Finally! A good-news story of a city working to keep a tradition of Christmas lights alive. The Grand Haven Tribune reported over the weekend on a move of a popular Christmas light destination from a residential area to a better situated public area for a light display that drew more than 60,000 people last year from Thanksgiving through Christmas.
Brad Boyink, the technical adviser to the Musical Fountain Committee, created the light display and operated it at his home on Heather Court in Spring Lake Township for the first time last year. He estimated around 60,000 people visited the display between Thanksgiving and when he cut it off in late December. He said donations during the show’s five-week run resulted in $20,038 that Boyink gave to the Make-A-Wish Foundation of Michigan.
While the donations made the show a success, Boyink said, the high traffic it brought to his neighborhood created a safety problem and he decided it needed a more public location.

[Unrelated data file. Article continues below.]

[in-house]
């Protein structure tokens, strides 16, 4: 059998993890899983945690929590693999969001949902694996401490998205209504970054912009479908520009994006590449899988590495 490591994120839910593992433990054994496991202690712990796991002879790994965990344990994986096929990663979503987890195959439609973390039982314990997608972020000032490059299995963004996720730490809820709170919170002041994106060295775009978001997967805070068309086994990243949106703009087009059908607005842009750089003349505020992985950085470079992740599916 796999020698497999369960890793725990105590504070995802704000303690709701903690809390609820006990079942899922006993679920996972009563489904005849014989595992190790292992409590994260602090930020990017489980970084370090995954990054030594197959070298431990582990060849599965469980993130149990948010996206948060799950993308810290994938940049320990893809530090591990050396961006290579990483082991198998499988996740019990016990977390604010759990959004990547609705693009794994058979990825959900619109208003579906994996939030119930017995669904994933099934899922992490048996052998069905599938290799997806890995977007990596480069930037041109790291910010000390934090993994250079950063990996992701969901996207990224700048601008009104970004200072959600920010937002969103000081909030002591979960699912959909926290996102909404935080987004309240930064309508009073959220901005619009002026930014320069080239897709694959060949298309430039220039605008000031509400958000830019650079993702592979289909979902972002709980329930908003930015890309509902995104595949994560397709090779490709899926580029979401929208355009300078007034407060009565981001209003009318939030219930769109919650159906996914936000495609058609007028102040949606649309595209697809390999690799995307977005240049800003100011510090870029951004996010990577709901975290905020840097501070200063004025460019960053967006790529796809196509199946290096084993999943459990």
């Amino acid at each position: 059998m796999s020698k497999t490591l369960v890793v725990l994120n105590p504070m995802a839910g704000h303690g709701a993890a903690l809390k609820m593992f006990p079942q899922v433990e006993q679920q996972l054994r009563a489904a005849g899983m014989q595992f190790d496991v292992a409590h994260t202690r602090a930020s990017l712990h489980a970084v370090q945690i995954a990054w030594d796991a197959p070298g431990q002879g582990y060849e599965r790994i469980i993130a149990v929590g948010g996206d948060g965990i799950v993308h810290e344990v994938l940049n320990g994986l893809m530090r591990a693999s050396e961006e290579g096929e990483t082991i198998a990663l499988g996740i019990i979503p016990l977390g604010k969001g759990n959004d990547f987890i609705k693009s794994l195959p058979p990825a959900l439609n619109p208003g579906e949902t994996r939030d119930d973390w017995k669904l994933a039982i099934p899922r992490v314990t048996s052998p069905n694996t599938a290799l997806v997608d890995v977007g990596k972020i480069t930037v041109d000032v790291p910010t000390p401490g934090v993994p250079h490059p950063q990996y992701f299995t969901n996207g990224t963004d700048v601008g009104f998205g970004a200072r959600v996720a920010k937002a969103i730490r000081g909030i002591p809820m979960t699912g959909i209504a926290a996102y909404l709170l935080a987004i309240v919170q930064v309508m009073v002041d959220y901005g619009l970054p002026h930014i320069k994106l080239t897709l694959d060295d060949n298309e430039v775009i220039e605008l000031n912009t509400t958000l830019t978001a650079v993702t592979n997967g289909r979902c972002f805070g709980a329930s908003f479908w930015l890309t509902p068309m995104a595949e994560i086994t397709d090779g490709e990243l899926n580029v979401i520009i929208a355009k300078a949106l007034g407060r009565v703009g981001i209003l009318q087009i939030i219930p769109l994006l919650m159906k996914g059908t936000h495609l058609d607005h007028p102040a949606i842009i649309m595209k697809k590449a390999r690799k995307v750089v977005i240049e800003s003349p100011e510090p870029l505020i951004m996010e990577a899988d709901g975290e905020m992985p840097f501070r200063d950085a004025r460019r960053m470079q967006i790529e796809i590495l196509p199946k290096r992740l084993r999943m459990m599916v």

“It really needed to be under a city’s control because of the liability issue, having a better location to expand, and it made the most logical choice being under the Musical Fountain Committee because they already deal with (a similar) production,” Boyink said, referring to the summerlong fountain show run from Dewey Hill.
Boyink is donating $5,000 worth of computer equipment and lights from his display for the city show. But the 20,600 LED (light emitting diode) lights used in Boyink’s home show is just a start â€” a total of 140,000 lights on six 40-foot towers are planned for the 2007 show on Harbor Island, Jonas said, with potential increases in the future. A new light show program will be done each year.
“It still requires council approval because it’s on city property,” he said. “We anticipate we’ll get that approval Monday night.”
We applaud the city of Grand Haven and the many individuals and organizations in that community who are working together in the Spirit of Christmas.
Since Christmas 2006 we have reported on incidents of everything from violence in neighborhoods to City governments being mean spirited and grinch-like in their denial of Christmas light displays. It is refreshing to hear media reports of a community cooperating together to bring about a Christmas lightÂ display that is safe, respectful of the surroundings and fun for those who enjoy lights during the season. Â